Strobe lights tend to come with dance parties nowadays, but the stroboscope was invented in the 1930s as a laboratory tool. A professor at MIT, Harold “Doc” Edgerton, introduced the tool to the wider world when he started using it to create photographs of bullets on impact and other phenomena too fast for the human eye or the camera shutter to capture unaided. By the 1960s, however, Ken Kesey and his fellow psychonauts had adopted it as mood lighting for their acid tests, and that’s where the strobe has remained in the public imagination.
But not everyone is ready to cede the flashing light to dance clubs. In the world of sports, where there’s always enormous pressure to find the slightest (preferably non-drug-test-failing) edge, trainers have been experimenting with strobe lights. Just as sprinters run with drag parachutes to strengthen their legs and baseball players weigh down their bats with iron doughnuts to take their practice swings, handicapping vision during training can end up improving reflexes and timing. Obi-Wan Kenobi, in his wisdom, knew this, of course. But those of us who do not have the Jedi sixth sense aren’t much use totally blinded. What strobe lights do is blind us intermittently, making it more difficult, but not impossible, to do balance and reaction drills.
Courtesy NikeAccording to Stephen Mitroff, a Duke University neuroscientist who has studied the effect, there’s evidence that it works. People who undergo stroboscopic training, he says, “are better able to pick up subtle motion cues, better able to hold [a] thing in their working memory. We found improvements in anticipatory timing: being able to predict when a moving object is going to be at a certain spot.”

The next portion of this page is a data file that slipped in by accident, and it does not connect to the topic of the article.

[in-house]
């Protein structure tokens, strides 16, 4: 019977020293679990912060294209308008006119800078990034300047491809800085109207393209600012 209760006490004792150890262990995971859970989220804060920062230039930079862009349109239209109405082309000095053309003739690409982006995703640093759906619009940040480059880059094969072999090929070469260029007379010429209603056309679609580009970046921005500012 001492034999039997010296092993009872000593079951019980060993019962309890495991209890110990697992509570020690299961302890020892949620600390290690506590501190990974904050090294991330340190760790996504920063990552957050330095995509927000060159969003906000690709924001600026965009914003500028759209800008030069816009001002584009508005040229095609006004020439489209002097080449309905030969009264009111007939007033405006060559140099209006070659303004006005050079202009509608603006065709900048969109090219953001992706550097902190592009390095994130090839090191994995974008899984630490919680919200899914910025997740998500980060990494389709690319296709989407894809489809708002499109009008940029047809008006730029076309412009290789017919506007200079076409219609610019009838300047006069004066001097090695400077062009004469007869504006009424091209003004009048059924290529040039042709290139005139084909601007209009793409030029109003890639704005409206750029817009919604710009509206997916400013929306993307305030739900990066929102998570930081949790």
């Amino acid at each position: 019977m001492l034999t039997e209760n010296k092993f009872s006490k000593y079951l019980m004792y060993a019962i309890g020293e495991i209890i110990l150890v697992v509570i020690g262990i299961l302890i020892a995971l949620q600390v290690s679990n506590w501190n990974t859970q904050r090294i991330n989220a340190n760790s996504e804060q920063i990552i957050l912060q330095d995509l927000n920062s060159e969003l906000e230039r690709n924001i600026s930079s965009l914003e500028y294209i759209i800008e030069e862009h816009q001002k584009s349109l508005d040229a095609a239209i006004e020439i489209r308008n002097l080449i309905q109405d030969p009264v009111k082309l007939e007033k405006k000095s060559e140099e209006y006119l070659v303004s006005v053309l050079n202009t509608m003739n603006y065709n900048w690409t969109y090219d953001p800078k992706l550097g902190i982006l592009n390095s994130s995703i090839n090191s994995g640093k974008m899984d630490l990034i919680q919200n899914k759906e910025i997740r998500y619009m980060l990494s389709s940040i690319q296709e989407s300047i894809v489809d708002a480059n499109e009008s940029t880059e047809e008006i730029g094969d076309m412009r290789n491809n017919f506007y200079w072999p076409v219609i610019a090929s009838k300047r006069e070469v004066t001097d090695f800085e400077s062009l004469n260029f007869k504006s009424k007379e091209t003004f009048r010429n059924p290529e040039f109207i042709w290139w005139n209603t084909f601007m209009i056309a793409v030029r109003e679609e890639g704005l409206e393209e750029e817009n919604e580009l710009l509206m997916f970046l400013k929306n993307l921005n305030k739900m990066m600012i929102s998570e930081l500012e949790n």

Nike (NKE) got interested in the idea two years ago and began selling a set of stroboscopic eyeglasses, Nike SPARQ Vapor Strobe, in which liquid-crystal lenses flash between transparent and opaque at a rate set by the user. With a pair of $300 glasses, a strobe-lit training room could go wherever an athlete wanted.
Nike also commissioned research into the efficacy of the glasses, and one of those papers has just been published. Mitroff is the lead author of the new paper looking at the efficacy of the glasses for athletes. The study, he emphasizes, is just a pilot with a sample size of 11—and the fact that a pilot study is coming out two years after the glasses hit the market should tell you something about the claims sporting goods companies make for their products. Still, the results are encouraging.
Test subjects come from the NHL’s Carolina Hurricanes, where two of the paper’s co-authors are trainers for the team. Two of the other authors were former Nike employees who had worked on the SPARQ vision project. Mitroff himself advises Nike and has received grants from the company. He emphasizes, though, that he set up the pilot to insulate against conflicts of interest, since the data were gathered by the two co-authors with no connection to Nike.
In the study, the NHL players were asked to do a basic skating and puck-handling drill, followed by either a shot on goal (for the forwards) or a long pass (defensemen) rated for accuracy. Then they went through 16 days of preseason training, some wearing the glasses every day, others not. Despite what surely was a broad variance in how much the players wore the glasses, the researchers found that they did make a difference. All the players who wore the strobe glasses got more accurate at the test drills. Most of the non-glasses players did not.
If that’s enough to get you to shell out $300 for a pair, there is some bad news: Nike has discontinued the glasses. The company hasn’t yet responded to a query made yesterday about why the decision was made. There is a Japanese company that still makes a model. Mitroff himself says he’s been contacted by professional teams and amateur athletes alike asking for help finding a pair. The best thing he can suggest is eBay (EBAY). Right now someone is selling a pair of the Nike glasses on the site for $800.